5. John Knight & Ramani Gunatilak, 2014. "Subjective Well-being and Social Evaluation in a Poor Country," CSAE Working Paper Series 2014-09, Centre for the Study of African Economies, University of Oxford.
    6. Kuegler, Alice, 2009. "A Curse of Comparison? Evidence on Reference Groups for Relative Income Concerns," Policy Research Working Paper Series 4820, The World Bank.
    7. Alpaslan Akay & Olivier Bargain & Klaus F. Zimmermann, 2017. "Home Sweet Home?: Macroeconomic Conditions in Home Countries and the Well-Being of Migrants," Journal of Human Resources, University of Wisconsin Press, vol. 52(2), pages 351-373.
    8. Senakpon F. A. Dedehouanou & Johan Swinnen & Miet Maertens, 2013. "Does Contracting Make Farmers Happy? Evidence from Senegal," Review of Income and Wealth, International Association for Research in Income and Wealth, vol. 59, pages 138-160, October.
    9. Jinan Zeidan, 2015. "Are Comparisons Luxuries? Subjective Poverty and Positional Concerns in Indonesia," AMSE Working Papers 1505, Aix-Marseille School of Economics, France.
    10. M. Hendriks & M. J. Burger, 2020. "Unsuccessful Subjective Well-Being Assimilation Among Immigrants: The Role of Faltering Perceptions of the Host Society," Journal of Happiness Studies, Springer, vol. 21(6), pages 1985-2006, August.
    11. Asena Caner, 2016. "Happiness and Life Satisfaction in Turkey in Recent Years," Social Indicators Research: An International and Interdisciplinary Journal for Quality-of-Life Measurement, Springer, vol. 127(1), pages 361-399, May.
    12. Namrata Chindarkar, 2014. "Is Subjective Well-Being of Concern to Potential Migrants from Latin America?," Social Indicators Research: An International and Interdisciplinary Journal for Quality-of-Life Measurement, Springer, vol. 115(1), pages 159-182, January.
    13. Sakketa, T.G., 2018. "Relative Deprivation in Income, Assets, and Social Capital: Motivational and Deterrent Impacts on the Well-Being of Rural Youth," 2018 Conference, July 28-August 2, 2018, Vancouver, British Columbia 277116, International Association of Agricultural Economists.
    14. John Knight & Ramani Gunatilaka, 2017. "Is Happiness Infectious?," Scottish Journal of Political Economy, Scottish Economic Society, vol. 64(1), pages 1-24, February.
    15. Andrew E. Clark & Paul Frijters & Michael A. Shields, 2006. "Income and happiness: Evidence, explanations and economic implications," PSE Working Papers halshs-00590436, HAL.
    16. Merton, Robert C, 1978. "On the Cost of Deposit Insurance When There Are Surveillance Costs," The Journal of Business, University of Chicago Press, vol. 51(3), pages 439-452, July.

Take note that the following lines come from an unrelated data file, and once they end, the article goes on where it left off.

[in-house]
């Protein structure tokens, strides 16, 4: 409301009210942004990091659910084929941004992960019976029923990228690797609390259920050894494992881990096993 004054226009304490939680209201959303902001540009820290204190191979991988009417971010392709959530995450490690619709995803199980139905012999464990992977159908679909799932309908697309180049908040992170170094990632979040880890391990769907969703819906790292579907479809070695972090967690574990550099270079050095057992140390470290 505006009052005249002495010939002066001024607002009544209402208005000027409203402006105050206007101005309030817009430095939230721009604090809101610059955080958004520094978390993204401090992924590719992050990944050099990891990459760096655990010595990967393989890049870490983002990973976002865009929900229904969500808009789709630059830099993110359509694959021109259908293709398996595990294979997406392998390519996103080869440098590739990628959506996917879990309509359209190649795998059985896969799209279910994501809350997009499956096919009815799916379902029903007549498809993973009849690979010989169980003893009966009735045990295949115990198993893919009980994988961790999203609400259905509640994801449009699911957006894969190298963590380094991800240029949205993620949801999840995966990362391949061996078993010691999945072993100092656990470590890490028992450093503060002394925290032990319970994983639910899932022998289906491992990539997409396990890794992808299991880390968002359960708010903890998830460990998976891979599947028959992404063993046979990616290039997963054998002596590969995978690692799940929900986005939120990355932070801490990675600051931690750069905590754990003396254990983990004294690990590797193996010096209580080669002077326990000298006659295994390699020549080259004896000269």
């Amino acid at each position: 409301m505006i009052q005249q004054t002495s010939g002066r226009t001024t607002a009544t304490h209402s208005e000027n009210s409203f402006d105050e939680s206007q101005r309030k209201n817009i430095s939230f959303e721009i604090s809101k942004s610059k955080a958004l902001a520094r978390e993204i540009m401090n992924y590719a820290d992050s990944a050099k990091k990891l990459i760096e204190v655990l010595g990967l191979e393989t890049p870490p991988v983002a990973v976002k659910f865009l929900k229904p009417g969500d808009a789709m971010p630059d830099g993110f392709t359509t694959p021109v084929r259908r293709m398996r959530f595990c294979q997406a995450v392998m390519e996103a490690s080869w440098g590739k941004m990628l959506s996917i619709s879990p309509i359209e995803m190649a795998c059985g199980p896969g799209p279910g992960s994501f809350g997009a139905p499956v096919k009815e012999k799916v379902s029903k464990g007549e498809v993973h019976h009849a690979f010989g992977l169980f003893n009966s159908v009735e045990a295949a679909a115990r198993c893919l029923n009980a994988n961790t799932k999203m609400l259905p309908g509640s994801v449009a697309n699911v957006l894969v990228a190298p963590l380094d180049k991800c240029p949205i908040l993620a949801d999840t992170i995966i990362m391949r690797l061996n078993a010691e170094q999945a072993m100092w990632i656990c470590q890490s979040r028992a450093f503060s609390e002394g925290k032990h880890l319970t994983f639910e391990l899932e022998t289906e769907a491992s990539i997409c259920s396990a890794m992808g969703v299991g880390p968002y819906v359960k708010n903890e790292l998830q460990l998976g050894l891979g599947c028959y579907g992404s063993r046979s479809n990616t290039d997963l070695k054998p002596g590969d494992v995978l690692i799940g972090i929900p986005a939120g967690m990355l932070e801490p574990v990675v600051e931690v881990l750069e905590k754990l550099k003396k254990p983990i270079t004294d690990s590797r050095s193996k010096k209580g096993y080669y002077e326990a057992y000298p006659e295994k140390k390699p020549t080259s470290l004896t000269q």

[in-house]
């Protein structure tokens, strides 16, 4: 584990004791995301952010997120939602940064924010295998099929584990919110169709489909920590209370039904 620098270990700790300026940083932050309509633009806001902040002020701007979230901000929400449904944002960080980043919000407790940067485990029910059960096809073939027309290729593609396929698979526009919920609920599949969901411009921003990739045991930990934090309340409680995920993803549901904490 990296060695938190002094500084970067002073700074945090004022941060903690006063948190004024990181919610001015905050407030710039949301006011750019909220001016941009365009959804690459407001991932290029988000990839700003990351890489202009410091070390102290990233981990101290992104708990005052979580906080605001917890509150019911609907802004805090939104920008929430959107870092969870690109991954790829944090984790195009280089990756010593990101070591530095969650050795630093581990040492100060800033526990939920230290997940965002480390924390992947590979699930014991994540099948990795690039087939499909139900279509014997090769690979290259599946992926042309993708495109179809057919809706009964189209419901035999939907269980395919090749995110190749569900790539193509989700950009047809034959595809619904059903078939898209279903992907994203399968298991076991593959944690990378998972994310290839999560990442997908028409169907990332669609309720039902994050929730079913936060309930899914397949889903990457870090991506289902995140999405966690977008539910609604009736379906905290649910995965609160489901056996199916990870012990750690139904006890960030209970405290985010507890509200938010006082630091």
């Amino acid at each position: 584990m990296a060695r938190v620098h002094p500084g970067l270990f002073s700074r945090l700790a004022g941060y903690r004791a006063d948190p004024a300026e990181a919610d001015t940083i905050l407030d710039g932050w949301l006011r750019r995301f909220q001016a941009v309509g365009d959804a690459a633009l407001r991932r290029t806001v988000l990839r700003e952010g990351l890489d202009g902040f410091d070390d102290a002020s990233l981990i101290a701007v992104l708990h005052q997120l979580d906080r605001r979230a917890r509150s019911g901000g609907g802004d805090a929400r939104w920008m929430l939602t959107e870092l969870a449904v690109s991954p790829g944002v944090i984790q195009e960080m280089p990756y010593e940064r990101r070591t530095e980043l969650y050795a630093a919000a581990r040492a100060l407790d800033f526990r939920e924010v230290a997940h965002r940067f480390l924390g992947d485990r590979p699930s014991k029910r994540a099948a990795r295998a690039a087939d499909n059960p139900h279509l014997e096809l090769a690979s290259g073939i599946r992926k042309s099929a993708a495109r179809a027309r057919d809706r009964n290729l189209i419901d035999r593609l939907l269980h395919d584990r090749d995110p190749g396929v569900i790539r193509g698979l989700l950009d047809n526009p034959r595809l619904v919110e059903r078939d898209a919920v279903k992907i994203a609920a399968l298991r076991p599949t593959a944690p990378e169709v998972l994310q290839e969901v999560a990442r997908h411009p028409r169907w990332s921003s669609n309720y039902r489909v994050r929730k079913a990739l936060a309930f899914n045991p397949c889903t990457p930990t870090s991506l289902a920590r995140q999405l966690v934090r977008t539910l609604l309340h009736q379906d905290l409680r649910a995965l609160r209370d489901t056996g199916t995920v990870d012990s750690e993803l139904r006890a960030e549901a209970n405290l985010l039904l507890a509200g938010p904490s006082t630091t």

17. Knight, John & Gunatilaka, Ramani, 2012. "Income, aspirations and the Hedonic Treadmill in a poor society," Journal of Economic Behavior & Organization, Elsevier, vol. 82(1), pages 67-81.
    18. Eduardo Pérez-Asenjo, 2011. "If happiness is relative, against whom do we compare ourselves? Implications for labour supply," Journal of Population Economics, Springer;European Society for Population Economics, vol. 24(4), pages 1411-1442, October.
    19. John Knight & Ramani Gunatilaka, 2008. "Aspirations, Adaptation and Subjective Well-Being of Rural-Urban Migrants in China," Economics Series Working Papers 381, University of Oxford, Department of Economics.

    More about this item

    Keywords

    Rural-urban migration; Subjective well-being; Happiness; Relative deprivation; Aspirations; China;
    All these keywords.

    JEL classification:

    • I32 - Health, Education, and Welfare - - Welfare, Well-Being, and Poverty - - - Measurement and Analysis of Poverty
    • O15 - Economic Development, Innovation, Technological Change, and Growth - - Economic Development - - - Economic Development: Human Resources; Human Development; Income Distribution; Migration

    NEP fields

    This paper has been announced in the following NEP Reports:

    Statistics

    Access and download statistics

    Corrections

    All material on this site has been provided by the respective publishers and authors. You can help correct errors and omissions. When requesting a correction, please mention this item's handle: RePEc:oxf:wpaper:322. See general information about how to correct material in RePEc.

    For technical questions regarding this item, or to correct its authors, title, abstract, bibliographic or download information, contact: . General contact details of provider: https://edirc.repec.org/data/sfeixuk.html .

    If you have authored this item and are not yet registered with RePEc, we encourage you to do it here. This allows to link your profile to this item. It also allows you to accept potential citations to this item that we are uncertain about.

    If CitEc recognized a bibliographic reference but did not link an item in RePEc to it, you can help with this form .

    If you know of missing items citing this one, you can help us creating those links by adding the relevant references in the same way as above, for each refering item. If you are a registered author of this item, you may also want to check the "citations" tab in your RePEc Author Service profile, as there may be some citations waiting for confirmation.

    For technical questions regarding this item, or to correct its authors, title, abstract, bibliographic or download information, contact: Anne Pouliquen The email address of this maintainer does not seem to be valid anymore. Please ask Anne Pouliquen to update the entry or send us the correct address (email available below). General contact details of provider: https://edirc.repec.org/data/sfeixuk.html .

    Please note that corrections may take a couple of weeks to filter through the various RePEc services.

    IDEAS is a RePEc service hosted by the Research Division of the Federal Reserve Bank of St. Louis . RePEc uses bibliographic data supplied by the respective publishers.